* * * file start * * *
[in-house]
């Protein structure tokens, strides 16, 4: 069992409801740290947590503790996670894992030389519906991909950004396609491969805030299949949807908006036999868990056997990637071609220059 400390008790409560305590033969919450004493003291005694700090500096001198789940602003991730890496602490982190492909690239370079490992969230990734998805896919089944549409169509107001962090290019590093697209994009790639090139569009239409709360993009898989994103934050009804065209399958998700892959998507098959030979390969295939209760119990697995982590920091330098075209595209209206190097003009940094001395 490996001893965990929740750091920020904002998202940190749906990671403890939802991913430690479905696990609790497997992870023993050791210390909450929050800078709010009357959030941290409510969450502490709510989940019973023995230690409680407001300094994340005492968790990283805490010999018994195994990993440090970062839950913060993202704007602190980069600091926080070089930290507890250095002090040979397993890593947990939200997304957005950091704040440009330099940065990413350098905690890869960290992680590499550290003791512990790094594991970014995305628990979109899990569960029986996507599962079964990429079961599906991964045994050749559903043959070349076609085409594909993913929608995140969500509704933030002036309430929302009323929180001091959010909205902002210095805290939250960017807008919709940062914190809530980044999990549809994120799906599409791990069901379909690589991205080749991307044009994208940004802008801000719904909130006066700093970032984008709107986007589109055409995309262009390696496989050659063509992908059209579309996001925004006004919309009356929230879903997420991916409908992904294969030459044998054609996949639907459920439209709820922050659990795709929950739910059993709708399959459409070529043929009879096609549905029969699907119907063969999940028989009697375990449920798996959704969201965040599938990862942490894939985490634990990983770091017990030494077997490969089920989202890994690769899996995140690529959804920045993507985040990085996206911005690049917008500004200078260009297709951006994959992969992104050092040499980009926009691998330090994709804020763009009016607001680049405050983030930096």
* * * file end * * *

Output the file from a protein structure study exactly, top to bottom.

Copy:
[in-house]
């Protein structure tokens, strides 16, 4: 069992409801740290947590503790996670894992030389519906991909950004396609491969805030299949949807908006036999868990056997990637071609220059 400390008790409560305590033969919450004493003291005694700090500096001198789940602003991730890496602490982190492909690239370079490992969230990734998805896919089944549409169509107001962090290019590093697209994009790639090139569009239409709360993009898989994103934050009804065209399958998700892959998507098959030979390969295939209760119990697995982590920091330098075209595209209206190097003009940094001395 490996001893965990929740750091920020904002998202940190749906990671403890939802991913430690479905696990609790497997992870023993050791210390909450929050800078709010009357959030941290409510969450502490709510989940019973023995230690409680407001300094994340005492968790990283805490010999018994195994990993440090970062839950913060993202704007602190980069600091926080070089930290507890250095002090040979397993890593947990939200997304957005950091704040440009330099940065990413350098905690890869960290992680590499550290003791512990790094594991970014995305628990979109899990569960029986996507599962079964990429079961599906991964045994050749559903043959070349076609085409594909993913929608995140969500509704933030002036309430929302009323929180001091959010909205902002210095805290939250960017807008919709940062914190809530980044999990549809994120799906599409791990069901379909690589991205080749991307044009994208940004802008801000719904909130006066700093970032984008709107986007589109055409995309262009390696496989050659063509992908059209579309996001925004006004919309009356929230879903997420991916409908992904294969030459044998054609996949639907459920439209709820922050659990795709929950739910059993709708399959459409070529043929009879096609549905029969699907119907063969999940028989009697375990449920798996959704969201965040599938990862942490894939985490634990990983770091017990030494077997490969089920989202890994690769899996995140690529959804920045993507985040990085996206911005690049917008500004200078260009297709951006994959992969992104050092040499980009926009691998330090994709804020763009009016607001680049405050983030930096």